Mathematics MajorCollege of Arts and Sciences Degree BS or BA, Mathematics Department Chair Jay Stine, PhD Faculty Jerry Bradford, Associate Professor of Mathematics, BA Indiana Wesleyan University; MS, PhD The University of Iowa David Perkins, Assistant Professor of Mathematics, BA Houghton College; MS South Dakota State University; PhD University of Montana Jay Stine, Associate Professor of Mathematics, BA Shippensburg University; MS, PhD, University of Miami Steven J. Tedford, Associate Professor of Mathematics, BA, MS Marist College, PhD Binghamton University Patrick Touhey, Professor of Mathematics, BA Fordham University; PhD City University of New York Mathematics has been called the queen of the sciences. In recent years, the increased use of statistics and quantitative methods, combined with the computer revolution, have caused mathematics to pervade not only the physical sciences, but the life and social sciences as well. Mathematical techniques are widely used in research, in industry, manufacturing, commerce, and government. Recognizing these broad applications, this major in mathematics was designed to expose students to both classical and contemporary areas. The mathematics major prepares students for careers in business, industry or government, or for future study in graduate or professional school. Students may choose to pursue either a BS or BA degree in mathematics. The required mathematics courses for either degree are the same. Students who choose a BA must complete PHY 221222; those choosing a BS must complete PHY 221222 and either CHM 133134 or BIO 111112. Upperlevel courses are offered in alternate years (see course descriptions for details), so that a student’s schedule may not follow this sequence exactly. The above would be typical for a traditional firstyear student whose first semester begins in the fall of an odd numbered year (e.g., 2007). Program Goals and Outcomes The following are program goals for the Mathematics major, in which students will:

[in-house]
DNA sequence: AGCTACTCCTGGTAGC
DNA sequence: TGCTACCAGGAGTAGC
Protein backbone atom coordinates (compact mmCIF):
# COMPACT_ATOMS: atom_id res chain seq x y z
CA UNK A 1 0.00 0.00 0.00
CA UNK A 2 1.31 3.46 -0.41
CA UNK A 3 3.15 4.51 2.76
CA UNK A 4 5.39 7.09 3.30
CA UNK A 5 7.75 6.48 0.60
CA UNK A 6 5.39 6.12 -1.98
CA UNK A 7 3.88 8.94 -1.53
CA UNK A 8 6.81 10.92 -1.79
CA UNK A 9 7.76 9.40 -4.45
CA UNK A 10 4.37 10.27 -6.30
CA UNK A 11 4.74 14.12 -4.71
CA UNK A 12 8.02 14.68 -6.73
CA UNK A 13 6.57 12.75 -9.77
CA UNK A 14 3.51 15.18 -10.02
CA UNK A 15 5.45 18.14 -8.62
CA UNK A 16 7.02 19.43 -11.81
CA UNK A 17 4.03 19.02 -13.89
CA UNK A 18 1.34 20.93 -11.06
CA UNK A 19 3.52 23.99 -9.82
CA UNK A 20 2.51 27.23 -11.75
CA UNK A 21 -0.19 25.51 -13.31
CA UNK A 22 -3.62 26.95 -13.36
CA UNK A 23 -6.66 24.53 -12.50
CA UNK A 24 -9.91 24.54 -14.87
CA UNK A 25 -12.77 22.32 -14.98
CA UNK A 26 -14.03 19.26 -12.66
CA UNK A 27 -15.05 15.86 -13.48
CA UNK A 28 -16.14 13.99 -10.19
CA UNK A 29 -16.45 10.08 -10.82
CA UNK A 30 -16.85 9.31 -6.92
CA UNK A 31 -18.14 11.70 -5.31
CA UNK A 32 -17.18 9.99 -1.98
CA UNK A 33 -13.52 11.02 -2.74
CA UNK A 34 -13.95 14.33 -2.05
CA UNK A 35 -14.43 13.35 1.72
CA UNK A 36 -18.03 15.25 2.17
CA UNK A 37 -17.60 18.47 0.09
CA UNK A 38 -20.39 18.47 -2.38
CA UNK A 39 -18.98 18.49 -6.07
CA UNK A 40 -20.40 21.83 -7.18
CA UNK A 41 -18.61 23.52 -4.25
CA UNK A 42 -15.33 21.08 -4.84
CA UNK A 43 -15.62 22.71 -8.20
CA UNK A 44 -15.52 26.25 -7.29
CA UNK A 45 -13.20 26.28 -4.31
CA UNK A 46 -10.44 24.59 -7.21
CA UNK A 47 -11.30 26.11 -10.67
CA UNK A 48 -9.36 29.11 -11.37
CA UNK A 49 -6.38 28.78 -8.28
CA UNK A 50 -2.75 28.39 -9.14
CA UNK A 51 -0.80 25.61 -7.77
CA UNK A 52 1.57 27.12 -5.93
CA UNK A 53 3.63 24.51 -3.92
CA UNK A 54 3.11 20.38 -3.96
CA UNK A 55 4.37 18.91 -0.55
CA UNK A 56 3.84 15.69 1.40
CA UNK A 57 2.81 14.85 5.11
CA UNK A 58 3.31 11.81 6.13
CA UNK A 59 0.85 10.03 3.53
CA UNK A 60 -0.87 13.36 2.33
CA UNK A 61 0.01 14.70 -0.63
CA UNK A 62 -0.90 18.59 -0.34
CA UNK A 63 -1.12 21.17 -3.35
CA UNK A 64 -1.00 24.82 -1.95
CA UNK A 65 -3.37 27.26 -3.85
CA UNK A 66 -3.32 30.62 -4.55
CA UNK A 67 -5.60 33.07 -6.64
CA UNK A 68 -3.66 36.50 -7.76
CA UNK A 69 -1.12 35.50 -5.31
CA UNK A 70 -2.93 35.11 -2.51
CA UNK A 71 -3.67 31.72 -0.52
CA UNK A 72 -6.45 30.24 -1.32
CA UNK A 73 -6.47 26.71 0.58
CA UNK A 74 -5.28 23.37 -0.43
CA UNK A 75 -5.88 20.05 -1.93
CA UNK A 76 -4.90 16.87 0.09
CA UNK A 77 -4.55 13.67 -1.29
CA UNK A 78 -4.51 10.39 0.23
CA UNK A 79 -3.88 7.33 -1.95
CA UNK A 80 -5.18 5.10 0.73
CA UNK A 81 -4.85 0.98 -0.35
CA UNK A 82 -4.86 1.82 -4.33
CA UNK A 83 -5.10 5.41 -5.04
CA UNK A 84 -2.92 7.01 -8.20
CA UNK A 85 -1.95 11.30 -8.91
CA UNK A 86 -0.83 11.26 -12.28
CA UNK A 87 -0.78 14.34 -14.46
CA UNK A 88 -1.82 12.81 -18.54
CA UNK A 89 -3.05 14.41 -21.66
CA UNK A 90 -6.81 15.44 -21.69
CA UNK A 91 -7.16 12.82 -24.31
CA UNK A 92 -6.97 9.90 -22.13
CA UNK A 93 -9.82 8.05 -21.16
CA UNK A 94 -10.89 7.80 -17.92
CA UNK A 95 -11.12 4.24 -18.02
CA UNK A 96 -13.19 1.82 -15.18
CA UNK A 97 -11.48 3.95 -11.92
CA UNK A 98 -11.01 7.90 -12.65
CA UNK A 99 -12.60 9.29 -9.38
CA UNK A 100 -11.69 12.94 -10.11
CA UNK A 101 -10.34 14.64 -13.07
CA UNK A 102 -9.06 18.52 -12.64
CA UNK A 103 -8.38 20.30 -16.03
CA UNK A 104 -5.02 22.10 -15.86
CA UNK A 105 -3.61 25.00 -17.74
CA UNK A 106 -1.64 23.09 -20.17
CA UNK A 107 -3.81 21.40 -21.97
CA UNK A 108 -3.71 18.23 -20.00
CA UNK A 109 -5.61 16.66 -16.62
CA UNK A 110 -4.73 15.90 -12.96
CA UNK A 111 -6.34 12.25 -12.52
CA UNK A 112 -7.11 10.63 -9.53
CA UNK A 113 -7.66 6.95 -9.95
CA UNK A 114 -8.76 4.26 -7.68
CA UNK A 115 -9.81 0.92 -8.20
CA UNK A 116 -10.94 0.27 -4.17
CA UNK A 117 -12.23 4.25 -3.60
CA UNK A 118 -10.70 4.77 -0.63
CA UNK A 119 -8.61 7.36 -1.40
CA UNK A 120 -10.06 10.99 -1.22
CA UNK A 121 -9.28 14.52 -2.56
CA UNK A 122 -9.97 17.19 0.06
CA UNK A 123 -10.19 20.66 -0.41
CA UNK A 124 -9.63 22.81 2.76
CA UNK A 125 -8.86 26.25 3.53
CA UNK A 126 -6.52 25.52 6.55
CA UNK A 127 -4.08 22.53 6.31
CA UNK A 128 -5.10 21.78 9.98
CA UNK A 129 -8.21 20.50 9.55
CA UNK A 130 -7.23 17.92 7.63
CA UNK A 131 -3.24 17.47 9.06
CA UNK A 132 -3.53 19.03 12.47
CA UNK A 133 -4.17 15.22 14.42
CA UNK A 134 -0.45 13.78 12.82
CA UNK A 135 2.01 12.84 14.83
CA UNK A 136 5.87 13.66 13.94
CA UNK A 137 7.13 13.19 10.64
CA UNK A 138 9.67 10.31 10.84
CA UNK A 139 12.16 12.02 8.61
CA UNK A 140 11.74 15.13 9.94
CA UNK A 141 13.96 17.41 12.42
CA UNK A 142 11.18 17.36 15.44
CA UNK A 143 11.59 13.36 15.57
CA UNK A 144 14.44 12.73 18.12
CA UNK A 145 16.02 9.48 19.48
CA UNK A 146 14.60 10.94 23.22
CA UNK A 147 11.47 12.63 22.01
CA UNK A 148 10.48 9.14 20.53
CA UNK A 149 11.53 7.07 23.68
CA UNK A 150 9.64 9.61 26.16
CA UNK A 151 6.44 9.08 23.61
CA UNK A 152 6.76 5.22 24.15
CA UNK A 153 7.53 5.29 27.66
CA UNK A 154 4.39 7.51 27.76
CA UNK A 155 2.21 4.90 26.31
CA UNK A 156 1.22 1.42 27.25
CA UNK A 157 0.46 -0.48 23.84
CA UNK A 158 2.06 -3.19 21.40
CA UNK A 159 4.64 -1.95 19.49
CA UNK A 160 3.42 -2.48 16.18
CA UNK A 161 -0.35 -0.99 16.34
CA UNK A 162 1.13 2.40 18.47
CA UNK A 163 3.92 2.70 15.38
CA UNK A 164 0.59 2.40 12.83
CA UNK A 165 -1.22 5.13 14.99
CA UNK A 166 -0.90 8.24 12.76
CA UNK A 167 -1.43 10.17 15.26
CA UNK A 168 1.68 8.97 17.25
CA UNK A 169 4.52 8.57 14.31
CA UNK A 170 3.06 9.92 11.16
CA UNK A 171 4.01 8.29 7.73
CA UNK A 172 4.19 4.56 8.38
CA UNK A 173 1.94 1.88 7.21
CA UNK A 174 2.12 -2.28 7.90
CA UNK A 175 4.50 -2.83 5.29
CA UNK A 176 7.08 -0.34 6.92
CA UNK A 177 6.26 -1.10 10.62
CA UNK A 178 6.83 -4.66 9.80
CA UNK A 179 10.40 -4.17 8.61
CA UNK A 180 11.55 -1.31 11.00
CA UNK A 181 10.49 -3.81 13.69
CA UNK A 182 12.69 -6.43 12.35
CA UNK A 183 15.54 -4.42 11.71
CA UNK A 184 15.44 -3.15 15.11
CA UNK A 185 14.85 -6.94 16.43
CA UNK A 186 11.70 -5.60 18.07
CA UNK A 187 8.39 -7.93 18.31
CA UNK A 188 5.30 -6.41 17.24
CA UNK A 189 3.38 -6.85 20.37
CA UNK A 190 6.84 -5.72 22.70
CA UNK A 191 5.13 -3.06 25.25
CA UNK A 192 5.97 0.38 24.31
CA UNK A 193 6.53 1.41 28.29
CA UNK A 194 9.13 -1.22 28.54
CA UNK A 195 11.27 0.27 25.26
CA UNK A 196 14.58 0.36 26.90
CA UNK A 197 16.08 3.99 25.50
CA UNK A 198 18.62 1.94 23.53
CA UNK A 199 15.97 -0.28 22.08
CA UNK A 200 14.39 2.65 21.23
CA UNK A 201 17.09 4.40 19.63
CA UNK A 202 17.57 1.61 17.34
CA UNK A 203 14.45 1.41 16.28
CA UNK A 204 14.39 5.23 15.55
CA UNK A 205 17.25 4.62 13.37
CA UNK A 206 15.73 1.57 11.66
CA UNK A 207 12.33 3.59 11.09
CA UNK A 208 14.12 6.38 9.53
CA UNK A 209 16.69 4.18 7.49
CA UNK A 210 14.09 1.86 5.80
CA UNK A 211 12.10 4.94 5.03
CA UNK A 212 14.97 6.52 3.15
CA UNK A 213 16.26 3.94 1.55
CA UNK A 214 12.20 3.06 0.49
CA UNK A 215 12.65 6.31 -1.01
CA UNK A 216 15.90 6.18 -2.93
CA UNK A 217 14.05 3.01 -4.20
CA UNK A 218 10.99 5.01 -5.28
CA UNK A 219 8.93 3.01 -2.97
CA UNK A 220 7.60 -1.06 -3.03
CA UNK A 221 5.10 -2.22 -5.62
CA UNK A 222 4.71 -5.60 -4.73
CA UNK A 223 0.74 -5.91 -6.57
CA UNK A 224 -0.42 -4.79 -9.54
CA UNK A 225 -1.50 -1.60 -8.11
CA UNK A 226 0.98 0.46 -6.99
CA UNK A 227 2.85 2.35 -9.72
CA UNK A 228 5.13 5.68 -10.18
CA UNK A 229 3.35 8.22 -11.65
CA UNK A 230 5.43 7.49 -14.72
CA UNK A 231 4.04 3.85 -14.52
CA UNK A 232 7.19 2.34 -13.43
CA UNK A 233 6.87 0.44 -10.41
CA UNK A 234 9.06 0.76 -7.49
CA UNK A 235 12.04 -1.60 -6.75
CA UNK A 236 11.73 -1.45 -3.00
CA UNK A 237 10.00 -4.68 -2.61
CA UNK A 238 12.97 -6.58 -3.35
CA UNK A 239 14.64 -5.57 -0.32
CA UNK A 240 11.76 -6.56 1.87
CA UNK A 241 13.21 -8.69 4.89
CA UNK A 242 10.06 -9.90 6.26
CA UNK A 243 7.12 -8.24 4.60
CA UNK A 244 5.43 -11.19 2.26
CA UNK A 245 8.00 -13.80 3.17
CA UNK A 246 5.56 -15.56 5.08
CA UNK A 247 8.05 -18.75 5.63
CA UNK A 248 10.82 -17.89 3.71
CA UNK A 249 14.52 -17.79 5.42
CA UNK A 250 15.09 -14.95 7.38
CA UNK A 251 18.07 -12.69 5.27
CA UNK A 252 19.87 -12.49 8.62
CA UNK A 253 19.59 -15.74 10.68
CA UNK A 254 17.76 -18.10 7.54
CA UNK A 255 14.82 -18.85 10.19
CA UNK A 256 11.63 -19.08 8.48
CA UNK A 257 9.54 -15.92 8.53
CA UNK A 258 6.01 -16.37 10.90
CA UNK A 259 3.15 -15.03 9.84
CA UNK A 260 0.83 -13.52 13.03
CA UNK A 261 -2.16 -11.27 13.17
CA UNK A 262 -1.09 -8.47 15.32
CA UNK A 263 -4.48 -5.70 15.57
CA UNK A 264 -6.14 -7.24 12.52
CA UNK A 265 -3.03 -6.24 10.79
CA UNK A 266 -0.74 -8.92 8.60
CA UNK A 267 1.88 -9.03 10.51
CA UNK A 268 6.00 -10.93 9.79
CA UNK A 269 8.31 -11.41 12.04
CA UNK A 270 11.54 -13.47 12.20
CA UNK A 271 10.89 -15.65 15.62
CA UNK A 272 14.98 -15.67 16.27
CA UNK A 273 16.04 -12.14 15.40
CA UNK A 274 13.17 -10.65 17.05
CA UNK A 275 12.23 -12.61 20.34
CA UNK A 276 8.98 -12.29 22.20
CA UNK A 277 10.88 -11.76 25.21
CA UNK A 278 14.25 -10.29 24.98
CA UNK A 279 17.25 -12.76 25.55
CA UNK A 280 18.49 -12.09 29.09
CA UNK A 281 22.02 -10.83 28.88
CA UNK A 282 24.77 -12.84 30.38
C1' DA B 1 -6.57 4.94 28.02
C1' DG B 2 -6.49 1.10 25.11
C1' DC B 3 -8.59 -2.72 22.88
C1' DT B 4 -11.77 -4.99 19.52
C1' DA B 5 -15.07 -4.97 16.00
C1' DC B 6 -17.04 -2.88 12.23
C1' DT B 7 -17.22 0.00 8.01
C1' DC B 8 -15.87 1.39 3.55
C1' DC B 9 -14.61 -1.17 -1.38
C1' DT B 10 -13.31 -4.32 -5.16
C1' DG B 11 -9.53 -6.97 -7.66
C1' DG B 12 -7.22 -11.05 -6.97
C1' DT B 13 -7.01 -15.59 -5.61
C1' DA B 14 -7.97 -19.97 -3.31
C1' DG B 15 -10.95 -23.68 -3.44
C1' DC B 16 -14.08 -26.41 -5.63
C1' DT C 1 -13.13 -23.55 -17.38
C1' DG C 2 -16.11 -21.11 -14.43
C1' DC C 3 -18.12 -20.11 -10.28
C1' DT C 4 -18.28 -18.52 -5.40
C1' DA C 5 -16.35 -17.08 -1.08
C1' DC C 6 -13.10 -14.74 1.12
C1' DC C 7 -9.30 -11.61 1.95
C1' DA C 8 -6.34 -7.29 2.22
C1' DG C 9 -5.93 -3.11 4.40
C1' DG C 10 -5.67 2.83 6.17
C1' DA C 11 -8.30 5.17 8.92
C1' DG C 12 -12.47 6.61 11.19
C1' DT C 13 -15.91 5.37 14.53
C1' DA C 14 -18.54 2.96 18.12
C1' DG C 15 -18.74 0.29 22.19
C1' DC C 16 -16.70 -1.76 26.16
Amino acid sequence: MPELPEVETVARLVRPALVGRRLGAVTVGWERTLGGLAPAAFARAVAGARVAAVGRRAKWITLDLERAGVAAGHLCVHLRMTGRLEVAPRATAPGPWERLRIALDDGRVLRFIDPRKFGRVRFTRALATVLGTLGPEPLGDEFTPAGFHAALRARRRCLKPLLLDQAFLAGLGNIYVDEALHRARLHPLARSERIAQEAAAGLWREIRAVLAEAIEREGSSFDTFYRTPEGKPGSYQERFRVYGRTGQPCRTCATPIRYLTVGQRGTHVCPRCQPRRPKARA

The Mathematics major program goals are realized in the following student learning outcomes: